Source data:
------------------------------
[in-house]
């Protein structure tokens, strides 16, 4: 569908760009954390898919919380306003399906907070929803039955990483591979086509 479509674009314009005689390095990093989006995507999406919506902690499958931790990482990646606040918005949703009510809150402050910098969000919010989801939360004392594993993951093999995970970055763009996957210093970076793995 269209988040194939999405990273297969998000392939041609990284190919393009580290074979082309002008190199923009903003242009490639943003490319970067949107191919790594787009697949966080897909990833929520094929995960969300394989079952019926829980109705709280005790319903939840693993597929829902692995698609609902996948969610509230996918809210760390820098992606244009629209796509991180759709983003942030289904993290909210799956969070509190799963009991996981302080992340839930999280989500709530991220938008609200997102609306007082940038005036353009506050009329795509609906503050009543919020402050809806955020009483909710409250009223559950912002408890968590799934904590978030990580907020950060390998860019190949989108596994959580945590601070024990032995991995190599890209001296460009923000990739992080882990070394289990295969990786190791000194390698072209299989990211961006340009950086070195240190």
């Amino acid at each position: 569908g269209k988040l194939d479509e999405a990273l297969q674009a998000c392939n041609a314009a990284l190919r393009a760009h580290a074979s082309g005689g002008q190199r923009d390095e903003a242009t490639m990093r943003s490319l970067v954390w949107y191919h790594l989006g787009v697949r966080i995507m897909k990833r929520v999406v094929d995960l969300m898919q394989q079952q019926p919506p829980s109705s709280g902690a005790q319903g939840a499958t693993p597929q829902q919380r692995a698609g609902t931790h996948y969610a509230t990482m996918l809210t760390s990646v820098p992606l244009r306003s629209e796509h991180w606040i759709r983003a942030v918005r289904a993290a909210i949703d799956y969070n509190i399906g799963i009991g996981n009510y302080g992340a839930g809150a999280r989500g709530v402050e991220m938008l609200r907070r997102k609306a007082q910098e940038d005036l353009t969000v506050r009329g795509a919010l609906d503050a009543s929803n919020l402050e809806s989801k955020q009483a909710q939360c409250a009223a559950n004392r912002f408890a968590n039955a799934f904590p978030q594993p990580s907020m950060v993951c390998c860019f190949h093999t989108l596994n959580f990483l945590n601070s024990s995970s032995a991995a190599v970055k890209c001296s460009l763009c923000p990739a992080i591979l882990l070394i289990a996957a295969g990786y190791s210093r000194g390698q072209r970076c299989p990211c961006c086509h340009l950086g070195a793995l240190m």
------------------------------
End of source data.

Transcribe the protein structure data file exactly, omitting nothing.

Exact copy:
[in-house]
């Protein structure tokens, strides 16, 4: 569908760009954390898919919380306003399906907070929803039955990483591979086509 479509674009314009005689390095990093989006995507999406919506902690499958931790990482990646606040918005949703009510809150402050910098969000919010989801939360004392594993993951093999995970970055763009996957210093970076793995 269209988040194939999405990273297969998000392939041609990284190919393009580290074979082309002008190199923009903003242009490639943003490319970067949107191919790594787009697949966080897909990833929520094929995960969300394989079952019926829980109705709280005790319903939840693993597929829902692995698609609902996948969610509230996918809210760390820098992606244009629209796509991180759709983003942030289904993290909210799956969070509190799963009991996981302080992340839930999280989500709530991220938008609200997102609306007082940038005036353009506050009329795509609906503050009543919020402050809806955020009483909710409250009223559950912002408890968590799934904590978030990580907020950060390998860019190949989108596994959580945590601070024990032995991995190599890209001296460009923000990739992080882990070394289990295969990786190791000194390698072209299989990211961006340009950086070195240190």
């Amino acid at each position: 569908g269209k988040l194939d479509e999405a990273l297969q674009a998000c392939n041609a314009a990284l190919r393009a760009h580290a074979s082309g005689g002008q190199r923009d390095e903003a242009t490639m990093r943003s490319l970067v954390w949107y191919h790594l989006g787009v697949r966080i995507m897909k990833r929520v999406v094929d995960l969300m898919q394989q079952q019926p919506p829980s109705s709280g902690a005790q319903g939840a499958t693993p597929q829902q919380r692995a698609g609902t931790h996948y969610a509230t990482m996918l809210t760390s990646v820098p992606l244009r306003s629209e796509h991180w606040i759709r983003a942030v918005r289904a993290a909210i949703d799956y969070n509190i399906g799963i009991g996981n009510y302080g992340a839930g809150a999280r989500g709530v402050e991220m938008l609200r907070r997102k609306a007082q910098e940038d005036l353009t969000v506050r009329g795509a919010l609906d503050a009543s929803n919020l402050e809806s989801k955020q009483a909710q939360c409250a009223a559950n004392r912002f408890a968590n039955a799934f904590p978030q594993p990580s907020m950060v993951c390998c860019f190949h093999t989108l596994n959580f990483l945590n601070s024990s995970s032995a991995a190599v970055k890209c001296s460009l763009c923000p990739a992080i591979l882990l070394i289990a996957a295969g990786y190791s210093r000194g390698q072209r970076c299989p990211c961006c086509h340009l950086g070195a793995l240190m």